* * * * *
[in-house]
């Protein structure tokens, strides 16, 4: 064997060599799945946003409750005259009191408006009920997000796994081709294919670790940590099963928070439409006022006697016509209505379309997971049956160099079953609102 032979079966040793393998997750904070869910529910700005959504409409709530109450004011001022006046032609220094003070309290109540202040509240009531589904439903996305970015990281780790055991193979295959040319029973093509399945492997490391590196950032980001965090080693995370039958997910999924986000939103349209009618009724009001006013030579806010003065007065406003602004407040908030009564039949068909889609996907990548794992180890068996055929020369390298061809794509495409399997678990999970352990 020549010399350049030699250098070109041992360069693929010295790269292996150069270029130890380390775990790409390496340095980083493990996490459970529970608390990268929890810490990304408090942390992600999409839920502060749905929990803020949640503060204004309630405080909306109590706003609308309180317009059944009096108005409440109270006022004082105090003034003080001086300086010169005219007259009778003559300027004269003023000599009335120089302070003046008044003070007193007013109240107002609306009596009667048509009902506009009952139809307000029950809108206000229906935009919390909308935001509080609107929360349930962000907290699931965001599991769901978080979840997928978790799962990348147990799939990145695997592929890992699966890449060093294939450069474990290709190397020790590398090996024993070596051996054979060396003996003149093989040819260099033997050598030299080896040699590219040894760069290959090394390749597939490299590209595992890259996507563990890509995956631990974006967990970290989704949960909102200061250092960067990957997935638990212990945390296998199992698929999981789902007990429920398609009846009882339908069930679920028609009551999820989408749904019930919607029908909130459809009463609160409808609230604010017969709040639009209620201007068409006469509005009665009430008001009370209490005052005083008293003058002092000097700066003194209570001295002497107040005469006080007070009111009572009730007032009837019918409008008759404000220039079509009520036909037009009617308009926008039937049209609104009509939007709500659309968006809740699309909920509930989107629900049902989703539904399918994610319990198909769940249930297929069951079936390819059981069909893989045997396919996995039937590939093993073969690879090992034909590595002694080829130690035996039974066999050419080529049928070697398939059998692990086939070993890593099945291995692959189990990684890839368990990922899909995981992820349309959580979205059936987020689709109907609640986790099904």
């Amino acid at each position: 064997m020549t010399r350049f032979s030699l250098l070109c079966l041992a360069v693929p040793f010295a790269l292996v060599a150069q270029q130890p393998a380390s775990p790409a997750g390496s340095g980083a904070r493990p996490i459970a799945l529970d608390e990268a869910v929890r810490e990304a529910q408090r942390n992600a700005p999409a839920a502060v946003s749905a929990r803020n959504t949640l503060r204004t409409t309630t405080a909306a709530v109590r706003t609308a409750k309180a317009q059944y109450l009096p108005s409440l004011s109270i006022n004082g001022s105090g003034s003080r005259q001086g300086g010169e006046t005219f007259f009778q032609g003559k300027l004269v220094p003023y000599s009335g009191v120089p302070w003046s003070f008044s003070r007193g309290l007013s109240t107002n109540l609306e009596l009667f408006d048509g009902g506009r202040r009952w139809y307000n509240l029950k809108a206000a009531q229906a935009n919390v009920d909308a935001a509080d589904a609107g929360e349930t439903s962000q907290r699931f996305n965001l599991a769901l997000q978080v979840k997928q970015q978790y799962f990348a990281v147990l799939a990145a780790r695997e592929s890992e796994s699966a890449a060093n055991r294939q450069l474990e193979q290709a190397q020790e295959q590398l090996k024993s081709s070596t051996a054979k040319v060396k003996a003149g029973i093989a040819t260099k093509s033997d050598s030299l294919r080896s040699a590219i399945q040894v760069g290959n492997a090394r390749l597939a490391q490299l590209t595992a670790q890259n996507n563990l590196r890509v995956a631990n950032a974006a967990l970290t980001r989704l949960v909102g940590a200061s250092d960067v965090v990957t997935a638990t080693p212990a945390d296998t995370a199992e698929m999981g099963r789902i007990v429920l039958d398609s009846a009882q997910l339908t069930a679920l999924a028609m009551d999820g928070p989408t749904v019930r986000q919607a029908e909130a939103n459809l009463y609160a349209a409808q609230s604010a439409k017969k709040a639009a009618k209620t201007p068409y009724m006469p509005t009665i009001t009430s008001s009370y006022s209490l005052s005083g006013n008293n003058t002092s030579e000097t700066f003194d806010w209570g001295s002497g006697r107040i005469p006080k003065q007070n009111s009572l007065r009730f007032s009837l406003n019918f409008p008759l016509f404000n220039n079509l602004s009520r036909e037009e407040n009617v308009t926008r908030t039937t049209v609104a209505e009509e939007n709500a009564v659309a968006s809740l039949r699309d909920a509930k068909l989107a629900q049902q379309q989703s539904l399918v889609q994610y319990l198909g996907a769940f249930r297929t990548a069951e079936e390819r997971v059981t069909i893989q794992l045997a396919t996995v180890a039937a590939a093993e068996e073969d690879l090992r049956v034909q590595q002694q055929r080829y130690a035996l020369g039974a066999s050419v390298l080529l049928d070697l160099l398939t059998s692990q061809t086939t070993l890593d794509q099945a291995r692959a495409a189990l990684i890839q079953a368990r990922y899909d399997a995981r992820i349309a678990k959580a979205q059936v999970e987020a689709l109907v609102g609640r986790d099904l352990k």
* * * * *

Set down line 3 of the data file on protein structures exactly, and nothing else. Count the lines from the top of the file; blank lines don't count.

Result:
């Amino acid at each position: 064997m020549t010399r350049f032979s030699l250098l070109c079966l041992a360069v693929p040793f010295a790269l292996v060599a150069q270029q130890p393998a380390s775990p790409a997750g390496s340095g980083a904070r493990p996490i459970a799945l529970d608390e990268a869910v929890r810490e990304a529910q408090r942390n992600a700005p999409a839920a502060v946003s749905a929990r803020n959504t949640l503060r204004t409409t309630t405080a909306a709530v109590r706003t609308a409750k309180a317009q059944y109450l009096p108005s409440l004011s109270i006022n004082g001022s105090g003034s003080r005259q001086g300086g010169e006046t005219f007259f009778q032609g003559k300027l004269v220094p003023y000599s009335g009191v120089p302070w003046s003070f008044s003070r007193g309290l007013s109240t107002n109540l609306e009596l009667f408006d048509g009902g506009r202040r009952w139809y307000n509240l029950k809108a206000a009531q229906a935009n919390v009920d909308a935001a509080d589904a609107g929360e349930t439903s962000q907290r699931f996305n965001l599991a769901l997000q978080v979840k997928q970015q978790y799962f990348a990281v147990l799939a990145a780790r695997e592929s890992e796994s699966a890449a060093n055991r294939q450069l474990e193979q290709a190397q020790e295959q590398l090996k024993s081709s070596t051996a054979k040319v060396k003996a003149g029973i093989a040819t260099k093509s033997d050598s030299l294919r080896s040699a590219i399945q040894v760069g290959n492997a090394r390749l597939a490391q490299l590209t595992a670790q890259n996507n563990l590196r890509v995956a631990n950032a974006a967990l970290t980001r989704l949960v909102g940590a200061s250092d960067v965090v990957t997935a638990t080693p212990a945390d296998t995370a199992e698929m999981g099963r789902i007990v429920l039958d398609s009846a009882q997910l339908t069930a679920l999924a028609m009551d999820g928070p989408t749904v019930r986000q919607a029908e909130a939103n459809l009463y609160a349209a409808q609230s604010a439409k017969k709040a639009a009618k209620t201007p068409y009724m006469p509005t009665i009001t009430s008001s009370y006022s209490l005052s005083g006013n008293n003058t002092s030579e000097t700066f003194d806010w209570g001295s002497g006697r107040i005469p006080k003065q007070n009111s009572l007065r009730f007032s009837l406003n019918f409008p008759l016509f404000n220039n079509l602004s009520r036909e037009e407040n009617v308009t926008r908030t039937t049209v609104a209505e009509e939007n709500a009564v659309a968006s809740l039949r699309d909920a509930k068909l989107a629900q049902q379309q989703s539904l399918v889609q994610y319990l198909g996907a769940f249930r297929t990548a069951e079936e390819r997971v059981t069909i893989q794992l045997a396919t996995v180890a039937a590939a093993e068996e073969d690879l090992r049956v034909q590595q002694q055929r080829y130690a035996l020369g039974a066999s050419v390298l080529l049928d070697l160099l398939t059998s692990q061809t086939t070993l890593d794509q099945a291995r692959a495409a189990l990684i890839q079953a368990r990922y899909d399997a995981r992820i349309a678990k959580a979205q059936v999970e987020a689709l109907v609102g609640r986790d099904l352990k």